The BRC co-ordinated a multi-stakeholder letter to the Home Secretary calling for a Fit-to-Trade licensing scheme so that no factory could operate unless it was approved by the labour enforcement agencies

The BRC co-ordinated a multi-stakeholder letter to the Home Secretary calling for a 'Fit-to-Trade' licensing scheme so that no factory could operate unless it was approved by the labour enforcement agencies

The UK government says it will continue discussions on what solutions are available for the garment industry as part of its commitment to eradicating modern slavery, amid calls for a licensing scheme to tackle illegally low paid and unsafe conditions in some garment factories.

The comments come in a letter from Home Office Minister Victoria Atkins to Lisa Cameron MP, Baroness Young of Hornsey, and British Retail Consortium (BRC) CEO Helen Dickinson OBE in response to a multi-stakeholder letter co-ordinated by the BRC.

The document, which was signed by almost 100 retailers, MPs, investors, NGOs and other stakeholders, was addressed to the Home Secretary and sent on 18 July. It called for a 'Fit-to-Trade' licensing scheme so that no factory could operate unless it was approved by labour enforcement agencies.

A follow-up was sent last week, noting garment factory workers were collectively losing GBP2.1m a week in under payment of wages.

In her correspondence, Atkins says the government recognises that licensing can be a valuable tool for driving up standards and tackling labour exploitation in certain sectors.

She adds, however, this needs to be balanced against the potential creation of a burden on compliant businesses.

"Given the serious nature of the allegations in Leicester and the spectrum of issues and concerns, it is imperative that we have a strong evidence base to inform the options we are considering to protect vulnerable workers and drive up standards. We will continue to consider the most appropriate measures do this alongside the work of the Taskforce that has been set up in Leicester."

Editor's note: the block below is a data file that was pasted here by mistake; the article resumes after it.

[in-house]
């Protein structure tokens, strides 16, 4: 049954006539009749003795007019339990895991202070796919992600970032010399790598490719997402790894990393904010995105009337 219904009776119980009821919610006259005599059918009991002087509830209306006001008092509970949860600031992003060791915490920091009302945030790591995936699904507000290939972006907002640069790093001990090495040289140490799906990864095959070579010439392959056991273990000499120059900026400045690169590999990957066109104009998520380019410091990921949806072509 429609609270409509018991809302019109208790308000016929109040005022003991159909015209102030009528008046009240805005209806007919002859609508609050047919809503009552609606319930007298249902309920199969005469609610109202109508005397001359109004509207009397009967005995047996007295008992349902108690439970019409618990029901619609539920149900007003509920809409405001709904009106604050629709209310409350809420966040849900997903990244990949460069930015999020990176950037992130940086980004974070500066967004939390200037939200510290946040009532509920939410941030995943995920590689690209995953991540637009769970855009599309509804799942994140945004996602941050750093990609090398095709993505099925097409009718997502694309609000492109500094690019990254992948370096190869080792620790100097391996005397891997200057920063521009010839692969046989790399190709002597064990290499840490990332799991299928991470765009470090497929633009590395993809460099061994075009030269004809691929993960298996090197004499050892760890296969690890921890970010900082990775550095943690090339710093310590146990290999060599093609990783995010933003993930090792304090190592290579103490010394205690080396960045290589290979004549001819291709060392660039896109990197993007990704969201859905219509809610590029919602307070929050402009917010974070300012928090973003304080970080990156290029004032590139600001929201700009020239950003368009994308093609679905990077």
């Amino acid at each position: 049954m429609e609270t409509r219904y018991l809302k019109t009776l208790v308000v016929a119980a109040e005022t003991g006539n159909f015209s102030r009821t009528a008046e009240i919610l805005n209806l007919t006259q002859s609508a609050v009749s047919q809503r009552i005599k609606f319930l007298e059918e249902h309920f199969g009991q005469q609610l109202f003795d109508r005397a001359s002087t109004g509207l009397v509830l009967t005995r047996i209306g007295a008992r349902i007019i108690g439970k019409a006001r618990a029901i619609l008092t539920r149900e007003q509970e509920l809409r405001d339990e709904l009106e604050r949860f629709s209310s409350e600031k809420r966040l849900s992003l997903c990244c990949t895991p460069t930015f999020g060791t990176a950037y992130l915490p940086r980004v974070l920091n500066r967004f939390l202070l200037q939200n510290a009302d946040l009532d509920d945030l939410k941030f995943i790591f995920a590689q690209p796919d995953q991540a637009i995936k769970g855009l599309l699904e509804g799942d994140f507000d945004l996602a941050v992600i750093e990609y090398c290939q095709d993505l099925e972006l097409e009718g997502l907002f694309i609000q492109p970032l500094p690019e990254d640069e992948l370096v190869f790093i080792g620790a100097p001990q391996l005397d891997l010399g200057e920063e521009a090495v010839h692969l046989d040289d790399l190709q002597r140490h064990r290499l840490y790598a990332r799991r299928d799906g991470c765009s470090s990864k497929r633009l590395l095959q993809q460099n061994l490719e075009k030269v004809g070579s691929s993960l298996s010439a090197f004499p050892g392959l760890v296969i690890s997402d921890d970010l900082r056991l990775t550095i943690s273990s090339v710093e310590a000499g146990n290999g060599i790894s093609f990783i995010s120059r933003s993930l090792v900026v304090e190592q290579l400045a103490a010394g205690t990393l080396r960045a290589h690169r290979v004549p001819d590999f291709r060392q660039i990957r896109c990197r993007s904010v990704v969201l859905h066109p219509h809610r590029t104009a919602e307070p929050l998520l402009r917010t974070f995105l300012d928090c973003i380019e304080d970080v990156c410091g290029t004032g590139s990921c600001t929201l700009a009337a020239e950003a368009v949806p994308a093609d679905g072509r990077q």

Thanking the BRC, Cameron, and Baroness Young for their support and dedication in ensuring that modern slavery does not exist in the textile and fashion industry, Atkins reiterates the Home Secretary's comments made both in Parliament and in the media and expresses her "deep concern about these appalling reports of illegal and unsafe working conditions for garment workers in Leicester."

She adds: "The Government is committed to tackling modern slavery and will not tolerate the exploitation of vulnerable workers for commercial gain."

'Fit-to-Trade' licensing

The BRC says under its 'Fit-to-Trade' licensing scheme proposal – which is based on the existing licensing scheme for labour providers to the food and farming industry – garment factories have to have a license to be able to operate.

"To get the license they have to be checked that they are operating in line with the law. We would say these checks by enforcement agencies would, as a minimum, cover protection of workers from forced labour, debt bondage and mistreatment of workers, ensuring payment of National Minimum Wage, VAT, PAYE, National Insurance, Holiday Pay and Health and Safety.

"Businesses would be checked on a regular basis that they are in compliant with the law. Those that prove again and again they are would likely be checked fewer and fewer times, whereas those with problems would be issued a warning and a set of recommendations to implement within a set time. If the business fails to improve its license would be removed and it would no longer be able to operate."

The news comes after the results of an independent review into online fashion retailer Boohoo Group's UK supply chain. The probe, which was conducted by senior barrister Alison Levitt QC, was launched after media reports surfaced in July that one of Boohoo's Leicester-based supplier factories was paying staff just GBP3.50 (US$4.38) an hour to work in unsafe conditions and in breach of UK coronavirus lockdowns.

The retailer said it would cut ties with factories that breached its supplier code of conduct, while a number of retailers removed the group's brands from their websites as a result of the claims. 

Boohoo has pledged to strengthen its sourcing team and work more closely with suppliers after the review identified "many failings" but determined its business model is not founded on exploiting workers in Leicester.

Meanwhile, the UK Environmental Audit Committee (EAC) has recently announced plans to follow up on its 2018 inquiry into the state of the British fashion industry due to what it says are continued concerns around the environmental impact of the sector and working conditions in UK garment factories.